23. Al Paschen, Very interesting post. Hopefully the increase in service demand, albeit in a very short period, helps the bottom line somewhat. Thank you for your very informative input.

  24. Gary, That is a case of a poor tech working for that dealer, not necessarily their best work maybe. I agree, you must feel comfortable with your service provider. Thank you for your input on this topic.

  25. Joespeh

    Gary’s post, combined with the story about the $3.50 hazy light cover, drives home a point that has long puzzled me about RVers and the RV industry.

    Both sides go out of their way to make things more complicated than they need to be for no reason other than ‘that’s the way it’s supposed to happen. RVers will spend hours bringing their rigs in for problems that they could have fixed themselves with minimal time or expense. Sure, the dealer is supposed to fix the problem for you, but sometimes you save time and money (it cost’s fuel to get the RV down the road) by just doing it yourself.

    The hazy light story really has me scratching my head. You know you’re loosing money by going through the warranty claims process, so why not just throw a new lens on there and move on to something else. Sure, the factory is supposed to pay you for it, but you loose less money by just eating the cost of the lens and not wasting employee time on approval and paperwork. You might even generate some customer goodwill.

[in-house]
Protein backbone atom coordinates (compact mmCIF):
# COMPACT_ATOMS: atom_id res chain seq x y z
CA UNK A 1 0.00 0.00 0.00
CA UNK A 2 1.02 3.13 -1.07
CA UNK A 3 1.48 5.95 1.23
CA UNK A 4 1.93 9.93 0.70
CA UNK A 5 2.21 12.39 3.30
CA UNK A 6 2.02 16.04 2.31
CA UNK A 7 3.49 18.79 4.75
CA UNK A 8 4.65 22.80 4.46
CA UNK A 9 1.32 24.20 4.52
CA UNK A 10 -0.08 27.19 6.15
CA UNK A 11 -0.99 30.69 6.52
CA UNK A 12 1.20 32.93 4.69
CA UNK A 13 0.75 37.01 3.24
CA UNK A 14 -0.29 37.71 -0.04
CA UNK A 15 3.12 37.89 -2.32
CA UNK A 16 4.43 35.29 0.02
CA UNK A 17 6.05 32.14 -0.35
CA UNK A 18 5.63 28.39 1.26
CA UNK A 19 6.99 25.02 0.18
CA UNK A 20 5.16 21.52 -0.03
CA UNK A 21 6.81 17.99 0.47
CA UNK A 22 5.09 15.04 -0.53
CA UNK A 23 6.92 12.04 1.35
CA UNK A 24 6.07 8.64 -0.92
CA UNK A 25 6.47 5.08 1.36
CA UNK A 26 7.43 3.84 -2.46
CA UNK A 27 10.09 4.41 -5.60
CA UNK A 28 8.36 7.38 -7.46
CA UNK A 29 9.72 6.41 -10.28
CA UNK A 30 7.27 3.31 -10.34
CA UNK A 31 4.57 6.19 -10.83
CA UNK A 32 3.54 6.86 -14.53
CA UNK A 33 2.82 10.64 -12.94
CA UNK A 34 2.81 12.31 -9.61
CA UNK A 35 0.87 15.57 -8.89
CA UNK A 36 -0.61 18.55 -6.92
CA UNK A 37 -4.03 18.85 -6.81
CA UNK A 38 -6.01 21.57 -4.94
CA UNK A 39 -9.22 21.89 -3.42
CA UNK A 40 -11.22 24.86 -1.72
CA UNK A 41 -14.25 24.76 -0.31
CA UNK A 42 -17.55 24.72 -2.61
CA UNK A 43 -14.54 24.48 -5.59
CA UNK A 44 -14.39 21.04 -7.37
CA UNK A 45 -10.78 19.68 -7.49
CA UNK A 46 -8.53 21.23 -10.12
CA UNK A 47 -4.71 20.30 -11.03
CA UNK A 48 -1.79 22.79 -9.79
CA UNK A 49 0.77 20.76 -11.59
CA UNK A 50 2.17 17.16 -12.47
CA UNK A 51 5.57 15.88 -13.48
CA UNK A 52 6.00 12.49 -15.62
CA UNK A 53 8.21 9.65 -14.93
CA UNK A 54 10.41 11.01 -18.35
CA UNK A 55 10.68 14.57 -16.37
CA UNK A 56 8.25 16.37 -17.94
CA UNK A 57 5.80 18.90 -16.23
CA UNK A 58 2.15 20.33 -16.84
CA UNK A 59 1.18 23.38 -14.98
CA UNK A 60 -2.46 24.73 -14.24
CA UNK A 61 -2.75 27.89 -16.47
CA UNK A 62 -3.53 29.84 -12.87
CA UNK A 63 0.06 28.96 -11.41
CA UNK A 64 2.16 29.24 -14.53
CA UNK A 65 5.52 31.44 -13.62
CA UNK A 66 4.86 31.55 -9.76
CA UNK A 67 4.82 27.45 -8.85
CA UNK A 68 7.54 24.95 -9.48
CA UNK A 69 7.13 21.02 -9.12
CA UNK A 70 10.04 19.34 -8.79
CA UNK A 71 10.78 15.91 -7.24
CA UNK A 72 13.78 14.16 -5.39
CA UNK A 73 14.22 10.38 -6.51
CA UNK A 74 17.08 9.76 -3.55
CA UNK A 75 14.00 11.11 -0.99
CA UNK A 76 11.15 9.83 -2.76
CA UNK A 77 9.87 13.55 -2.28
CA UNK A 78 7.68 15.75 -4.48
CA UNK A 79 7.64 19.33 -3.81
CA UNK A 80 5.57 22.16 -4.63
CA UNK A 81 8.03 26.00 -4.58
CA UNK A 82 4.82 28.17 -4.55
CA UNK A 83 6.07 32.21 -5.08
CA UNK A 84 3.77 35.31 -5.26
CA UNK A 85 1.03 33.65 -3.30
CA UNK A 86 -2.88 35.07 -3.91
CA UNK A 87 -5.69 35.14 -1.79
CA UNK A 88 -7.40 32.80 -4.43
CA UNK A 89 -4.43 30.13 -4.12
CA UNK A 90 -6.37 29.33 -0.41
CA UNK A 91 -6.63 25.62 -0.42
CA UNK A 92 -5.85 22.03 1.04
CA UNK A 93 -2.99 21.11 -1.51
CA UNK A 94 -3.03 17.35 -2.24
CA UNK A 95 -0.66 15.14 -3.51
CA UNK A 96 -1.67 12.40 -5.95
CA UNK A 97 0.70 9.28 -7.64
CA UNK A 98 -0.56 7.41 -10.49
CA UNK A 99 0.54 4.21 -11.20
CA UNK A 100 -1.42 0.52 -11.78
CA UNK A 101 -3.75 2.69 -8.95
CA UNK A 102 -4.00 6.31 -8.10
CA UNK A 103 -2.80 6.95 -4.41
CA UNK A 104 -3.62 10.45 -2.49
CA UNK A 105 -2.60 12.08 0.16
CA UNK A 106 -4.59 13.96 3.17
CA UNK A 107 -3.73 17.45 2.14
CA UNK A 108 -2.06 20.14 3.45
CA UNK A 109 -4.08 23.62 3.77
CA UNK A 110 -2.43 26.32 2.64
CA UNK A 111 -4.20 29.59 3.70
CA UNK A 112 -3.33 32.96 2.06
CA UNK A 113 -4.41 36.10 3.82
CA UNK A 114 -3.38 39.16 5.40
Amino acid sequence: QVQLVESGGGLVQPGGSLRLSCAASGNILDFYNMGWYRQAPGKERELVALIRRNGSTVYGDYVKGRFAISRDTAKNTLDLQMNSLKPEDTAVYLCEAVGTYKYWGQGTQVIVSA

As there so few people on both sides of the service desk that see the actual value of their time and money?

  26. Joespeh, I fully agree with you and actually do that myself. My last coach had the air horn valve seize up very early in its life. It was still under warranty, but upon looking at the valve and seeing it was an OEM plastic unit, I replaced it with an industrial grade aluminum and never looked back. The valve cost me about $50 or so and I was pleased to have something that would last forever.
    Thank you for pointing this out and for your very good input.